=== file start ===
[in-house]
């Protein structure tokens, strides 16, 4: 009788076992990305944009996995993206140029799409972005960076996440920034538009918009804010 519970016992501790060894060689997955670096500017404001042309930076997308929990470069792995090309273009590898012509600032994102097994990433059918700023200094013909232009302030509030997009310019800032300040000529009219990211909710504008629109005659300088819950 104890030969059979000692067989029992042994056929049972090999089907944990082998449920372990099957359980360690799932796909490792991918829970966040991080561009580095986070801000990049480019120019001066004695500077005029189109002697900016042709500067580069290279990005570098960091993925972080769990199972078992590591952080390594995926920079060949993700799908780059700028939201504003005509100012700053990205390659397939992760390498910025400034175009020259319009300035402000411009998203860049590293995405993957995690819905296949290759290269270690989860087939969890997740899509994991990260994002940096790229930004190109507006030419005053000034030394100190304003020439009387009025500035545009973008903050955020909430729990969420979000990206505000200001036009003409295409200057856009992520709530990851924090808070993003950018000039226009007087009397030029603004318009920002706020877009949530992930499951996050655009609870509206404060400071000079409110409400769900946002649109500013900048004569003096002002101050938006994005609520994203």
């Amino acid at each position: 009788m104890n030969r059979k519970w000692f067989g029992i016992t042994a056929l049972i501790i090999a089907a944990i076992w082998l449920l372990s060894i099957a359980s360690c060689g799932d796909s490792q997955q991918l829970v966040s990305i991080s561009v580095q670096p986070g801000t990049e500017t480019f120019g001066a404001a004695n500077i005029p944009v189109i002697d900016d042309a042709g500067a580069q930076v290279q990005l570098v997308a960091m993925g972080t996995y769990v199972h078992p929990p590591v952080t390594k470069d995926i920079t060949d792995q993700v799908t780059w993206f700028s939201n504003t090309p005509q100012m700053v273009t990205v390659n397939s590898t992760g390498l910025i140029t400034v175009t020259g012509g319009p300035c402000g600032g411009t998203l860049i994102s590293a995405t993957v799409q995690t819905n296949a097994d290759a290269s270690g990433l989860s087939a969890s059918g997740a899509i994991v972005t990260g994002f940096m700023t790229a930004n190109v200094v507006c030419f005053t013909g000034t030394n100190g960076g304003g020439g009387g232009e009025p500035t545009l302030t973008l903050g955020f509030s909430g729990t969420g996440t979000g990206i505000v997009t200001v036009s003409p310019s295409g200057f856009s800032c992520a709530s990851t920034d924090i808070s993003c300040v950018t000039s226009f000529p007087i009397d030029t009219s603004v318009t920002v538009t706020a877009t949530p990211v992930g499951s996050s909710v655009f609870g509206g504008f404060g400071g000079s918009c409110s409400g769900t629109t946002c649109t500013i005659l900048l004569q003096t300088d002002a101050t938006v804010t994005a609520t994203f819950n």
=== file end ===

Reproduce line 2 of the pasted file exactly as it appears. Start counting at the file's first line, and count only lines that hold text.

């Protein structure tokens, strides 16, 4: 009788076992990305944009996995993206140029799409972005960076996440920034538009918009804010 519970016992501790060894060689997955670096500017404001042309930076997308929990470069792995090309273009590898012509600032994102097994990433059918700023200094013909232009302030509030997009310019800032300040000529009219990211909710504008629109005659300088819950 104890030969059979000692067989029992042994056929049972090999089907944990082998449920372990099957359980360690799932796909490792991918829970966040991080561009580095986070801000990049480019120019001066004695500077005029189109002697900016042709500067580069290279990005570098960091993925972080769990199972078992590591952080390594995926920079060949993700799908780059700028939201504003005509100012700053990205390659397939992760390498910025400034175009020259319009300035402000411009998203860049590293995405993957995690819905296949290759290269270690989860087939969890997740899509994991990260994002940096790229930004190109507006030419005053000034030394100190304003020439009387009025500035545009973008903050955020909430729990969420979000990206505000200001036009003409295409200057856009992520709530990851924090808070993003950018000039226009007087009397030029603004318009920002706020877009949530992930499951996050655009609870509206404060400071000079409110409400769900946002649109500013900048004569003096002002101050938006994005609520994203």